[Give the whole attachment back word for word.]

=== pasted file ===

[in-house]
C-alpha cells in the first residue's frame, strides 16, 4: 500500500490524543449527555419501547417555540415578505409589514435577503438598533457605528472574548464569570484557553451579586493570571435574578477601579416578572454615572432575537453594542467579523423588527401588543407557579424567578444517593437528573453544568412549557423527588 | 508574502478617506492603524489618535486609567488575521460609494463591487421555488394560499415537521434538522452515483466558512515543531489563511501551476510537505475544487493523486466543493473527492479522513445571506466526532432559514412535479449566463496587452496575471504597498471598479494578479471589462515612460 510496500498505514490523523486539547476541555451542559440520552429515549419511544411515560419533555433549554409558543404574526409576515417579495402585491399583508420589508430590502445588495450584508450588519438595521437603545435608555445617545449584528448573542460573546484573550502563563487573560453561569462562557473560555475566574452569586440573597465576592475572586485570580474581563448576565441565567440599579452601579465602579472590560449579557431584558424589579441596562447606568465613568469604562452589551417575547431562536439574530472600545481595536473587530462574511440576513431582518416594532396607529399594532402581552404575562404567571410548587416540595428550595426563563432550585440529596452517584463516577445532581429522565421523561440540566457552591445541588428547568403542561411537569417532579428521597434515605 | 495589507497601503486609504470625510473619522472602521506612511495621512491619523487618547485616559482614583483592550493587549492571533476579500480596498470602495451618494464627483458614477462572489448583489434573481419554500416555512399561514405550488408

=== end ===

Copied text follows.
[in-house]
C-alpha cells in the first residue's frame, strides 16, 4: 500500500490524543449527555419501547417555540415578505409589514435577503438598533457605528472574548464569570484557553451579586493570571435574578477601579416578572454615572432575537453594542467579523423588527401588543407557579424567578444517593437528573453544568412549557423527588 | 508574502478617506492603524489618535486609567488575521460609494463591487421555488394560499415537521434538522452515483466558512515543531489563511501551476510537505475544487493523486466543493473527492479522513445571506466526532432559514412535479449566463496587452496575471504597498471598479494578479471589462515612460 510496500498505514490523523486539547476541555451542559440520552429515549419511544411515560419533555433549554409558543404574526409576515417579495402585491399583508420589508430590502445588495450584508450588519438595521437603545435608555445617545449584528448573542460573546484573550502563563487573560453561569462562557473560555475566574452569586440573597465576592475572586485570580474581563448576565441565567440599579452601579465602579472590560449579557431584558424589579441596562447606568465613568469604562452589551417575547431562536439574530472600545481595536473587530462574511440576513431582518416594532396607529399594532402581552404575562404567571410548587416540595428550595426563563432550585440529596452517584463516577445532581429522565421523561440540566457552591445541588428547568403542561411537569417532579428521597434515605 | 495589507497601503486609504470625510473619522472602521506612511495621512491619523487618547485616559482614583483592550493587549492571533476579500480596498470602495451618494464627483458614477462572489448583489434573481419554500416555512399561514405550488408